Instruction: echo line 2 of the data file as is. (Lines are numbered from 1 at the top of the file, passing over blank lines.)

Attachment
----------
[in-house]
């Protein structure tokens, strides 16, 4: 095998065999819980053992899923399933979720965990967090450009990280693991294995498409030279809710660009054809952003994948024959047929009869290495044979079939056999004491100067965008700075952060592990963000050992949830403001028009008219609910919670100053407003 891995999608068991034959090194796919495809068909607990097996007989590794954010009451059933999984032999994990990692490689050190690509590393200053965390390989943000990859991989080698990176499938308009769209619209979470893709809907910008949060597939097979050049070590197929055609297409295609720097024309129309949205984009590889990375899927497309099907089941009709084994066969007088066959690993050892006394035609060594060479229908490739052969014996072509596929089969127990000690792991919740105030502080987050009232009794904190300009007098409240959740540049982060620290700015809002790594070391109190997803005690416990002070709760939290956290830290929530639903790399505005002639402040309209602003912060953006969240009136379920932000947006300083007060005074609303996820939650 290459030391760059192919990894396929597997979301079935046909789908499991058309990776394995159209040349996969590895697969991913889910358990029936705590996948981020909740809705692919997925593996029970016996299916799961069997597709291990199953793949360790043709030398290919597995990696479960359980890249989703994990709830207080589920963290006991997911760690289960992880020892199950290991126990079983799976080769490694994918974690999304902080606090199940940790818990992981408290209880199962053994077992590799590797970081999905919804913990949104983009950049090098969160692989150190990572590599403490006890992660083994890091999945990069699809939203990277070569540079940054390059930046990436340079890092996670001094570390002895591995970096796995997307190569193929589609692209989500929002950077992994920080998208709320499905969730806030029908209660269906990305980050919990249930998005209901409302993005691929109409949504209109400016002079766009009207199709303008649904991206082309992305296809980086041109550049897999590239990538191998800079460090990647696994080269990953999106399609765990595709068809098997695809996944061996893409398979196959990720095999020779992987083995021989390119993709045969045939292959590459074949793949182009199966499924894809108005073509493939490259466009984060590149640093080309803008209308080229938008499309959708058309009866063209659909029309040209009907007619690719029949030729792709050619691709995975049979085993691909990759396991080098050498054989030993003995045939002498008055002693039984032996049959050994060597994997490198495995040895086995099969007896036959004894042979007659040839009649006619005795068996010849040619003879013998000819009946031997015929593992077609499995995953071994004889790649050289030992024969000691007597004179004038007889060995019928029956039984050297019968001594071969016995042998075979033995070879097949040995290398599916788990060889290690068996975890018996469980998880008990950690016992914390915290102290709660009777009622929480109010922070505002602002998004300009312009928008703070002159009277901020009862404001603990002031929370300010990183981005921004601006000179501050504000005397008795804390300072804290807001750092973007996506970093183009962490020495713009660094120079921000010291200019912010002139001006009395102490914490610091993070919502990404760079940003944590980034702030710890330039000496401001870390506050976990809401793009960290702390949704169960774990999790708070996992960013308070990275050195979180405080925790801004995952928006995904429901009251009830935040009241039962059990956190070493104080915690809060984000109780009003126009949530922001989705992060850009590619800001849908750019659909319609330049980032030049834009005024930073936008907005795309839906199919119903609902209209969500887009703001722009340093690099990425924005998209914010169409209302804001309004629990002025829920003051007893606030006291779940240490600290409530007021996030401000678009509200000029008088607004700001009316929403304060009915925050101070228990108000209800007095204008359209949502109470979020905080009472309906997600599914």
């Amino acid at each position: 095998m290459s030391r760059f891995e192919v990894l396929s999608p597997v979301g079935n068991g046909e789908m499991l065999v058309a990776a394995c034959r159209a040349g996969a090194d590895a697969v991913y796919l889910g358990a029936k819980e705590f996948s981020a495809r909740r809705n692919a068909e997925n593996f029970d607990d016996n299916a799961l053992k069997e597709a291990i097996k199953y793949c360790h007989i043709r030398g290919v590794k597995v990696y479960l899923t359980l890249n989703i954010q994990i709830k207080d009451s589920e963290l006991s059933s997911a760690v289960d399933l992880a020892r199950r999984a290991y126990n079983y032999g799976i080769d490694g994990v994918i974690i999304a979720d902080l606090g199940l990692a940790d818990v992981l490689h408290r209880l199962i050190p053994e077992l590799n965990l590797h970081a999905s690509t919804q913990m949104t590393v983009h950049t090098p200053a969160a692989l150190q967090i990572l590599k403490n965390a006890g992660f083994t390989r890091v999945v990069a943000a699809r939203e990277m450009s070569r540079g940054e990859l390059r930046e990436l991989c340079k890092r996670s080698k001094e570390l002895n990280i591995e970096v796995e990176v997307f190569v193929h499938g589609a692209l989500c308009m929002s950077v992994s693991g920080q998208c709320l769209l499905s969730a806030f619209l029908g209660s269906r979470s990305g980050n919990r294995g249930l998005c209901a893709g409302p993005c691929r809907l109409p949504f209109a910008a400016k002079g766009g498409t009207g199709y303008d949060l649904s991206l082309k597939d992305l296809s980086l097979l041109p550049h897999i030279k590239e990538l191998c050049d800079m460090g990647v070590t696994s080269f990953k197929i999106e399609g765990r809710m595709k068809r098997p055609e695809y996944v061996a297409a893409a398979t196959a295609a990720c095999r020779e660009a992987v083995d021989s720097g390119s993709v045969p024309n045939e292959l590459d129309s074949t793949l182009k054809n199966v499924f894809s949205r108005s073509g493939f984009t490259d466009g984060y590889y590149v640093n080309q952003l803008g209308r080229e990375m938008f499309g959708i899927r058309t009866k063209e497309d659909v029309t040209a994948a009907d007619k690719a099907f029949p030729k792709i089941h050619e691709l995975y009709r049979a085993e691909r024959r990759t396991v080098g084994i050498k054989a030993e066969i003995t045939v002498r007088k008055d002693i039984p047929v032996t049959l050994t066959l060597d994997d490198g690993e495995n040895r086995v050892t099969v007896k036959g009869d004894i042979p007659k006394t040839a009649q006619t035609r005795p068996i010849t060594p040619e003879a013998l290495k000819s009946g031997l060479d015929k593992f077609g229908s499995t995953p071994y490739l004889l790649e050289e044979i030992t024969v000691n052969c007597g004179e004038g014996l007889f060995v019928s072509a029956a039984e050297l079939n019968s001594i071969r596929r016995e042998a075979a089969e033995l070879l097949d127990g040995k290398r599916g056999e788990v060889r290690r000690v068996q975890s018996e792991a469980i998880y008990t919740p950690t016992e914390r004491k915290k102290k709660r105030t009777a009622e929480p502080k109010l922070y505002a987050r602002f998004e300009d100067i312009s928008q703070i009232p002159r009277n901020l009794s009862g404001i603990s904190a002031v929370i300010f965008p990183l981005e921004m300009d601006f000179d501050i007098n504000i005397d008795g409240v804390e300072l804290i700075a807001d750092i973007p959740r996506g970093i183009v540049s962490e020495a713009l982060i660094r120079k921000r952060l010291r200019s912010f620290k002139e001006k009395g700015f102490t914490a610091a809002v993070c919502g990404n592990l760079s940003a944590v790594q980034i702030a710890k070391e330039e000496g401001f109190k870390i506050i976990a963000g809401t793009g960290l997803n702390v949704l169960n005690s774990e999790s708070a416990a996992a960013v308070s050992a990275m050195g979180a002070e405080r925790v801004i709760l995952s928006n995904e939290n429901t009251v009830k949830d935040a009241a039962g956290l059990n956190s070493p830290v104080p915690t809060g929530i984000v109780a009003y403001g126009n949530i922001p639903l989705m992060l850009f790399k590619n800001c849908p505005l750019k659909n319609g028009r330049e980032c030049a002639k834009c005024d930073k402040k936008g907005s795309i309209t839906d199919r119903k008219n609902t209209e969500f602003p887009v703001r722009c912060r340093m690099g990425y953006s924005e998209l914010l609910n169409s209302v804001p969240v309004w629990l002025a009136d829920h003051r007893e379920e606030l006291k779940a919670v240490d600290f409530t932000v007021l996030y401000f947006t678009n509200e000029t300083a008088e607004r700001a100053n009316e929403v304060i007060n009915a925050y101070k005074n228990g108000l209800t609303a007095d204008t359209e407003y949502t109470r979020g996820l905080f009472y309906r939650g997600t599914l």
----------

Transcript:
């Protein structure tokens, strides 16, 4: 095998065999819980053992899923399933979720965990967090450009990280693991294995498409030279809710660009054809952003994948024959047929009869290495044979079939056999004491100067965008700075952060592990963000050992949830403001028009008219609910919670100053407003 891995999608068991034959090194796919495809068909607990097996007989590794954010009451059933999984032999994990990692490689050190690509590393200053965390390989943000990859991989080698990176499938308009769209619209979470893709809907910008949060597939097979050049070590197929055609297409295609720097024309129309949205984009590889990375899927497309099907089941009709084994066969007088066959690993050892006394035609060594060479229908490739052969014996072509596929089969127990000690792991919740105030502080987050009232009794904190300009007098409240959740540049982060620290700015809002790594070391109190997803005690416990002070709760939290956290830290929530639903790399505005002639402040309209602003912060953006969240009136379920932000947006300083007060005074609303996820939650 290459030391760059192919990894396929597997979301079935046909789908499991058309990776394995159209040349996969590895697969991913889910358990029936705590996948981020909740809705692919997925593996029970016996299916799961069997597709291990199953793949360790043709030398290919597995990696479960359980890249989703994990709830207080589920963290006991997911760690289960992880020892199950290991126990079983799976080769490694994918974690999304902080606090199940940790818990992981408290209880199962053994077992590799590797970081999905919804913990949104983009950049090098969160692989150190990572590599403490006890992660083994890091999945990069699809939203990277070569540079940054390059930046990436340079890092996670001094570390002895591995970096796995997307190569193929589609692209989500929002950077992994920080998208709320499905969730806030029908209660269906990305980050919990249930998005209901409302993005691929109409949504209109400016002079766009009207199709303008649904991206082309992305296809980086041109550049897999590239990538191998800079460090990647696994080269990953999106399609765990595709068809098997695809996944061996893409398979196959990720095999020779992987083995021989390119993709045969045939292959590459074949793949182009199966499924894809108005073509493939490259466009984060590149640093080309803008209308080229938008499309959708058309009866063209659909029309040209009907007619690719029949030729792709050619691709995975049979085993691909990759396991080098050498054989030993003995045939002498008055002693039984032996049959050994060597994997490198495995040895086995099969007896036959004894042979007659040839009649006619005795068996010849040619003879013998000819009946031997015929593992077609499995995953071994004889790649050289030992024969000691007597004179004038007889060995019928029956039984050297019968001594071969016995042998075979033995070879097949040995290398599916788990060889290690068996975890018996469980998880008990950690016992914390915290102290709660009777009622929480109010922070505002602002998004300009312009928008703070002159009277901020009862404001603990002031929370300010990183981005921004601006000179501050504000005397008795804390300072804290807001750092973007996506970093183009962490020495713009660094120079921000010291200019912010002139001006009395102490914490610091993070919502990404760079940003944590980034702030710890330039000496401001870390506050976990809401793009960290702390949704169960774990999790708070996992960013308070990275050195979180405080925790801004995952928006995904429901009251009830935040009241039962059990956190070493104080915690809060984000109780009003126009949530922001989705992060850009590619800001849908750019659909319609330049980032030049834009005024930073936008907005795309839906199919119903609902209209969500887009703001722009340093690099990425924005998209914010169409209302804001309004629990002025829920003051007893606030006291779940240490600290409530007021996030401000678009509200000029008088607004700001009316929403304060009915925050101070228990108000209800007095204008359209949502109470979020905080009472309906997600599914």